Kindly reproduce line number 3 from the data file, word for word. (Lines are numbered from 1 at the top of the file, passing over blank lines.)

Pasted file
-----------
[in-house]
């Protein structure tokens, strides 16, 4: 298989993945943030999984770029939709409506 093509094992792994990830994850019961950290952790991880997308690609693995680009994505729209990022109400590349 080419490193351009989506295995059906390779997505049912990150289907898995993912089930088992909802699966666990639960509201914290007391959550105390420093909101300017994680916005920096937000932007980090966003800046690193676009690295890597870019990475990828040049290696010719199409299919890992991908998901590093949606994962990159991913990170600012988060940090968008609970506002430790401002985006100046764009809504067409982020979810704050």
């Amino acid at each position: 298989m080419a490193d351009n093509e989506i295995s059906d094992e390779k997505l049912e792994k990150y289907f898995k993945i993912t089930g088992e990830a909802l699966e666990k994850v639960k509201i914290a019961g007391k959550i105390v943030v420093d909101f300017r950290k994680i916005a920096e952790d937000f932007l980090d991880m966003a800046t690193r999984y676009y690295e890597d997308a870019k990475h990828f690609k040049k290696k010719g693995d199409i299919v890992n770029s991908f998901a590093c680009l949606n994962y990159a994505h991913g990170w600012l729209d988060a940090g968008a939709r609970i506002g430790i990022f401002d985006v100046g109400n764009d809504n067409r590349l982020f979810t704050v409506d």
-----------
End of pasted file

């Amino acid at each position: 298989m080419a490193d351009n093509e989506i295995s059906d094992e390779k997505l049912e792994k990150y289907f898995k993945i993912t089930g088992e990830a909802l699966e666990k994850v639960k509201i914290a019961g007391k959550i105390v943030v420093d909101f300017r950290k994680i916005a920096e952790d937000f932007l980090d991880m966003a800046t690193r999984y676009y690295e890597d997308a870019k990475h990828f690609k040049k290696k010719g693995d199409i299919v890992n770029s991908f998901a590093c680009l949606n994962y990159a994505h991913g990170w600012l729209d988060a940090g968008a939709r609970i506002g430790i990022f401002d985006v100046g109400n764009d809504n067409r590349l982020f979810t704050v409506d």